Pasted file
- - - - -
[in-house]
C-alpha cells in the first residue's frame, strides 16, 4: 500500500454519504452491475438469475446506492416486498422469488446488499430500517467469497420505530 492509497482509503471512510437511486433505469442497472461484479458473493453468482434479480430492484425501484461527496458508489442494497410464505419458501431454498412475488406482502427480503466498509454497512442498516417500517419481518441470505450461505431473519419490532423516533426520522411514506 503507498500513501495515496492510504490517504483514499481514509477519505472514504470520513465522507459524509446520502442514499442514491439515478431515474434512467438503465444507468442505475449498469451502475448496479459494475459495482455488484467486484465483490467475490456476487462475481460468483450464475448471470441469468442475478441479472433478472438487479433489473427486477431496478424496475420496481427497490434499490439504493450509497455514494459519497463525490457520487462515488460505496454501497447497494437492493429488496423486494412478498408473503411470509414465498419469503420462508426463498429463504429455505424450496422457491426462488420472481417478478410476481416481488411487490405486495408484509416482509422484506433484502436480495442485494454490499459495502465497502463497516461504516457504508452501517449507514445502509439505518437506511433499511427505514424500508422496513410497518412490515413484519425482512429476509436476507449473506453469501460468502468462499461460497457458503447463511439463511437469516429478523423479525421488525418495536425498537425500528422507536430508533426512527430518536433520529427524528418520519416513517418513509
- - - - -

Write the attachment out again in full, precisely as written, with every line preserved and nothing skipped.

[in-house]
C-alpha cells in the first residue's frame, strides 16, 4: 500500500454519504452491475438469475446506492416486498422469488446488499430500517467469497420505530 492509497482509503471512510437511486433505469442497472461484479458473493453468482434479480430492484425501484461527496458508489442494497410464505419458501431454498412475488406482502427480503466498509454497512442498516417500517419481518441470505450461505431473519419490532423516533426520522411514506 503507498500513501495515496492510504490517504483514499481514509477519505472514504470520513465522507459524509446520502442514499442514491439515478431515474434512467438503465444507468442505475449498469451502475448496479459494475459495482455488484467486484465483490467475490456476487462475481460468483450464475448471470441469468442475478441479472433478472438487479433489473427486477431496478424496475420496481427497490434499490439504493450509497455514494459519497463525490457520487462515488460505496454501497447497494437492493429488496423486494412478498408473503411470509414465498419469503420462508426463498429463504429455505424450496422457491426462488420472481417478478410476481416481488411487490405486495408484509416482509422484506433484502436480495442485494454490499459495502465497502463497516461504516457504508452501517449507514445502509439505518437506511433499511427505514424500508422496513410497518412490515413484519425482512429476509436476507449473506453469501460468502468462499461460497457458503447463511439463511437469516429478523423479525421488525418495536425498537425500528422507536430508533426512527430518536433520529427524528418520519416513517418513509